If you have an existing key pair you are already using with your web app, you can import it to FCM so that you can reach your existing web app instances through FCM APIs. To import keys, you must have owner-level access to the Firebase project. Import your existing public and private key in base64 URL safe encoded form:

  1. Open the Cloud Messaging tab of the Firebase console Settings pane and scroll to the Web configuration section.

  2. In the Web Push certificates tab, find and select the link text, "import an existing key pair."

  3. In the Import a key pair dialog, provide your public and private keys in the corresponding fields and click Import. The console displays the public key string and date added.

For more information about the format of the keys and how to generate them, see Application server keys.

Install the FCM plugin

  1. Install and initialize the Firebase plugins for Flutter if you haven't already done so.

  2. From the root of your Flutter project, run the following command to install the plugin:

    flutter pub add firebase_messaging
    
  3. Once complete, rebuild your Flutter application:

    flutter run
    

Access the registration token

To send a message to a specific device, you need to know that device's registration token. Because you'll need to enter the token in a field in the Notifications console to complete this tutorial, make sure to copy the token or securely store it after you retrieve it.

To retrieve the current registration token for an app instance, call getToken(). If notification permission has not been granted, this method will ask the user for notification permissions. Otherwise, it returns a token or rejects the future due to an error.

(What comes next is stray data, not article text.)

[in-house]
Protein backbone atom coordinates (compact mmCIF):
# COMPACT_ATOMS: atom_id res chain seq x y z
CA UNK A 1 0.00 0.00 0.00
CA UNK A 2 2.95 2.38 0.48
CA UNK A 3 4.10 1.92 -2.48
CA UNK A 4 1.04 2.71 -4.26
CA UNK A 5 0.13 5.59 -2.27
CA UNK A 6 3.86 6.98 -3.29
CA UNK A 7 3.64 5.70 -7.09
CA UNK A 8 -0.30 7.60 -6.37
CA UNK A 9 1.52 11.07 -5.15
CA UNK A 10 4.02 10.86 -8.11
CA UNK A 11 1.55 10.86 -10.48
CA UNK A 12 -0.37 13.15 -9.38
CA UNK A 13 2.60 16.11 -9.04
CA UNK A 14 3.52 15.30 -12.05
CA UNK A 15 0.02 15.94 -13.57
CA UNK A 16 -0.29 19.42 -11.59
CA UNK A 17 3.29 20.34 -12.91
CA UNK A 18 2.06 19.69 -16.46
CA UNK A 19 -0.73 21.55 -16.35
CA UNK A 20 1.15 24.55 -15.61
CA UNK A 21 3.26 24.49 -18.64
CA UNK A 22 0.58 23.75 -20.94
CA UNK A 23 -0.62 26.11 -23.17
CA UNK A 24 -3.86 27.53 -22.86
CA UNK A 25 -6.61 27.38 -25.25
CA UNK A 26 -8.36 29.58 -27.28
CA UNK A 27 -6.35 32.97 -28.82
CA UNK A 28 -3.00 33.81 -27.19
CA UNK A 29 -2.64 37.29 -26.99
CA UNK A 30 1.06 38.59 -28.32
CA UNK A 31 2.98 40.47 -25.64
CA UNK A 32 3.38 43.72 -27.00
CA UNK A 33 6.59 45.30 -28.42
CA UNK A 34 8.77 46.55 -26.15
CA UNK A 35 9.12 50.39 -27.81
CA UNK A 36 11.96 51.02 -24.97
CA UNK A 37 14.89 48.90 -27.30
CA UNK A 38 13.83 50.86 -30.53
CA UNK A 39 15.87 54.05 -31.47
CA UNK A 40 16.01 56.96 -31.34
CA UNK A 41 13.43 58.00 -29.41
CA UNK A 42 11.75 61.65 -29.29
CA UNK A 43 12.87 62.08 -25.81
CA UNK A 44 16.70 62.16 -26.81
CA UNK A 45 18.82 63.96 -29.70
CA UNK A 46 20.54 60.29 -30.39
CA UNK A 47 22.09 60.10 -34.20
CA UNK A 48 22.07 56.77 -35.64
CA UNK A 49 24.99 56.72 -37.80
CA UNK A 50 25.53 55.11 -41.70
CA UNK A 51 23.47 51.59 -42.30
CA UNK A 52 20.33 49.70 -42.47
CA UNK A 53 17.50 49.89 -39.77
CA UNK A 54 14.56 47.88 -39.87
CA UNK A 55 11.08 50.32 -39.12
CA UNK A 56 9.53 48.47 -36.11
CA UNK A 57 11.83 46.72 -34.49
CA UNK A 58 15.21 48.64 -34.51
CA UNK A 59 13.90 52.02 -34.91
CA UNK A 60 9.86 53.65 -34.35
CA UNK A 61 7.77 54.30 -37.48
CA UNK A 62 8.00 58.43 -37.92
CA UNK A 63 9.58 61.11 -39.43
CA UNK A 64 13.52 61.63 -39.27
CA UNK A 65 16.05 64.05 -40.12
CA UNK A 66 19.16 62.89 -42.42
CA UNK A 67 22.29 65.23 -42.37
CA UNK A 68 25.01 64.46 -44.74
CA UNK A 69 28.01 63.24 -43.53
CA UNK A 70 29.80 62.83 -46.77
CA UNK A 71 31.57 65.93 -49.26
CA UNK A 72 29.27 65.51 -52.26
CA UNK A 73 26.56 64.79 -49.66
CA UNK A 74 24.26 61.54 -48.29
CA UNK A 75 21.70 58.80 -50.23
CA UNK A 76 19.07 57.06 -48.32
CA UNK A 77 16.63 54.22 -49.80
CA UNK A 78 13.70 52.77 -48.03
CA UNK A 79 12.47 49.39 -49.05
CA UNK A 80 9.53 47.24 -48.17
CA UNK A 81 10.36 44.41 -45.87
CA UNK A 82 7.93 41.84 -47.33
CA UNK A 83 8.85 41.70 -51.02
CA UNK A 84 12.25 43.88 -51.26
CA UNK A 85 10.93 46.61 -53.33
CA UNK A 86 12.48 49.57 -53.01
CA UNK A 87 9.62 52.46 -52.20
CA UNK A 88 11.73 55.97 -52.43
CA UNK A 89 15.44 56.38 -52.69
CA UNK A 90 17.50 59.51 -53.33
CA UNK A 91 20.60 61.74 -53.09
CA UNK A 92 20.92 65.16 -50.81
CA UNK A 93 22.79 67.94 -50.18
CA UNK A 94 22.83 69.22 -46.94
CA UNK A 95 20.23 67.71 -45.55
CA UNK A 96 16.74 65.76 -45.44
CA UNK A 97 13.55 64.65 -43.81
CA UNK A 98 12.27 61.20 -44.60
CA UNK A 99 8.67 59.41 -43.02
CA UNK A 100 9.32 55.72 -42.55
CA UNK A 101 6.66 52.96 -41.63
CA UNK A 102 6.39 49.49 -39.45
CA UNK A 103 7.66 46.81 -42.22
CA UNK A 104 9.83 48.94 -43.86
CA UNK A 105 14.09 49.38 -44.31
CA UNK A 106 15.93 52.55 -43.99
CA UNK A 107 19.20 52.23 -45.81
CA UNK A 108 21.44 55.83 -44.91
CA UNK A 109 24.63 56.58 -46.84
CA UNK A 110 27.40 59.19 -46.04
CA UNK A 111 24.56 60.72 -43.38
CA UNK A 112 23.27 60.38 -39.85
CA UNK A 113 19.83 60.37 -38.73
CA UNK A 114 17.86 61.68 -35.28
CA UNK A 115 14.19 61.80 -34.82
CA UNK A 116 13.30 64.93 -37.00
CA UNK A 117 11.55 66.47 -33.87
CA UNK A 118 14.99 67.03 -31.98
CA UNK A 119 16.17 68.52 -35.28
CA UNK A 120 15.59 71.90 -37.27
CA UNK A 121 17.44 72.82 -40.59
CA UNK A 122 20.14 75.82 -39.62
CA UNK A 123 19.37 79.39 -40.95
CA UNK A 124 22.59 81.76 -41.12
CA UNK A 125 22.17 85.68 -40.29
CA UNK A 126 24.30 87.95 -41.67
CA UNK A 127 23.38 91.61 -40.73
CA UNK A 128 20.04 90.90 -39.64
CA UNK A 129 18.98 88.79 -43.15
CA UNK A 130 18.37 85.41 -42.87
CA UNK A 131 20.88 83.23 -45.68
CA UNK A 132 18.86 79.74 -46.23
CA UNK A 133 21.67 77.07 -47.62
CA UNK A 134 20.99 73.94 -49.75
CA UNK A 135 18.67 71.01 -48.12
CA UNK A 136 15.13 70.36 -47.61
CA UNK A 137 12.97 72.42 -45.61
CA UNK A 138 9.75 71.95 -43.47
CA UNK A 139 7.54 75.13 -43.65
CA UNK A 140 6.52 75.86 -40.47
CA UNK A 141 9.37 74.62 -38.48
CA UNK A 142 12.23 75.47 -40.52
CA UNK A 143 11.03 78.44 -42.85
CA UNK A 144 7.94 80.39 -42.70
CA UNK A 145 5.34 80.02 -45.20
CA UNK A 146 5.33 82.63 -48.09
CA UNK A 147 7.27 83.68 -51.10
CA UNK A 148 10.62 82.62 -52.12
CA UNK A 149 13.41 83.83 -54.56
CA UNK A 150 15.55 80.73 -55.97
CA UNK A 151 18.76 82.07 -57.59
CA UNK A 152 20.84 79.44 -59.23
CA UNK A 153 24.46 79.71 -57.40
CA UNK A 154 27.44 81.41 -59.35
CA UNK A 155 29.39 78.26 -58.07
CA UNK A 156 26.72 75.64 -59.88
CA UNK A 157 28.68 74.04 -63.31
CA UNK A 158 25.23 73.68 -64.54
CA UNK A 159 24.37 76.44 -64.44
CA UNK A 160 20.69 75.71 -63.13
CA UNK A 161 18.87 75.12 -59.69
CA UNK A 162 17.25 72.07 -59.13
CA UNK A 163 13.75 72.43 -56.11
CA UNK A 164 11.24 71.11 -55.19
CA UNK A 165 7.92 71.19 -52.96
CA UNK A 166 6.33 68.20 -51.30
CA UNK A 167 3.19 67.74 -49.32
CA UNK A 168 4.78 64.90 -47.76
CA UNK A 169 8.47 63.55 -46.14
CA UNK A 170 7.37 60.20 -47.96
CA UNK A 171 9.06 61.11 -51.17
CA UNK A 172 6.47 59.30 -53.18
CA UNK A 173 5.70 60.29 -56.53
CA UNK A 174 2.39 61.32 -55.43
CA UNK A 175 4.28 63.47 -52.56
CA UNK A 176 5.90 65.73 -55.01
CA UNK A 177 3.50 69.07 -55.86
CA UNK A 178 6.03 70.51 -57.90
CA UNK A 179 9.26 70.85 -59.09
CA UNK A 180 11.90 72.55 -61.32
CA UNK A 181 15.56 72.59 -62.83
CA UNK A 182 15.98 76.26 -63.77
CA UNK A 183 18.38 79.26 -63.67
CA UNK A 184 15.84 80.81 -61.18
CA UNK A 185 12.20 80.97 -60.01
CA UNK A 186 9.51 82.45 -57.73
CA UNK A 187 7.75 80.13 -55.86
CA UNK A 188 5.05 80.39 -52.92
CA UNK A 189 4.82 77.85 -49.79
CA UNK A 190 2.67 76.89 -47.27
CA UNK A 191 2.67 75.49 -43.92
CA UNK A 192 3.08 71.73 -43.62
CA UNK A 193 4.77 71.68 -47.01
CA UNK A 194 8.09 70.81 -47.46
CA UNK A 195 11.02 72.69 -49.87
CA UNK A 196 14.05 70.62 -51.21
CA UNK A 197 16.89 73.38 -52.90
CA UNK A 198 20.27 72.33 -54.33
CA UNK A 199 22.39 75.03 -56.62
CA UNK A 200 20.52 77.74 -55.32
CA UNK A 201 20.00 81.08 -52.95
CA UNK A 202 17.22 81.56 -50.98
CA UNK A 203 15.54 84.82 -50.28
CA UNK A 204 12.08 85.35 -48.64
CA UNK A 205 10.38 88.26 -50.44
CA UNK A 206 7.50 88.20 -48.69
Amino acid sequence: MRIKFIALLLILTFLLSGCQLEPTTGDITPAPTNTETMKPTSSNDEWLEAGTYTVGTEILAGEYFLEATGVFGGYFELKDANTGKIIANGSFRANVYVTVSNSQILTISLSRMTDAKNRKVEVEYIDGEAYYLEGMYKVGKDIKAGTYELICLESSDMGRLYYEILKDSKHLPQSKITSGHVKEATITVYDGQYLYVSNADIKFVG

final fcmToken = await FirebaseMessaging.instance.getToken();

On web platforms, pass your VAPID public key to getToken():

final fcmToken = await FirebaseMessaging.instance.getToken(vapidKey: "BKagOny0KF_2pCJQ3m....moL0ewzQ8rZu");

To be notified whenever the token is updated, subscribe to the onTokenRefresh stream:

FirebaseMessaging.instance.onTokenRefresh
    .listen((fcmToken) {
      // TODO: If necessary send token to application server.

      // Note: This callback is fired at each app startup and whenever a new
      // token is generated.
    })
    .onError((err) {
      // Error getting token.
    });

Prevent auto initialization

When an FCM registration token is generated, the library uploads the identifier and configuration data to Firebase. If you prefer to prevent token autogeneration, disable auto-initialization at build time.

iOS

On iOS, add a metadata value to your Info.plist:

FirebaseMessagingAutoInitEnabled = NO

Android

On Android, disable Analytics collection and FCM auto initialization (you must disable both) by adding these metadata values to your AndroidManifest.xml:

<meta-data
    android:name="firebase_messaging_auto_init_enabled"
    android:value="false" />
<meta-data
    android:name="firebase_analytics_collection_enabled"
    android:value="false" />

Re-enable FCM auto-init at runtime

To enable auto-init for a specific app instance, call setAutoInitEnabled():

await FirebaseMessaging.instance.setAutoInitEnabled(true);

This value persists across app restarts once set.

Next steps

After the client app is set up, you are ready to start sending downstream messages with the Notifications composer. See Send a test message to a backgrounded app.

To add other, more advanced behavior to your app, you'll need a server implementation.

Then, in your app client: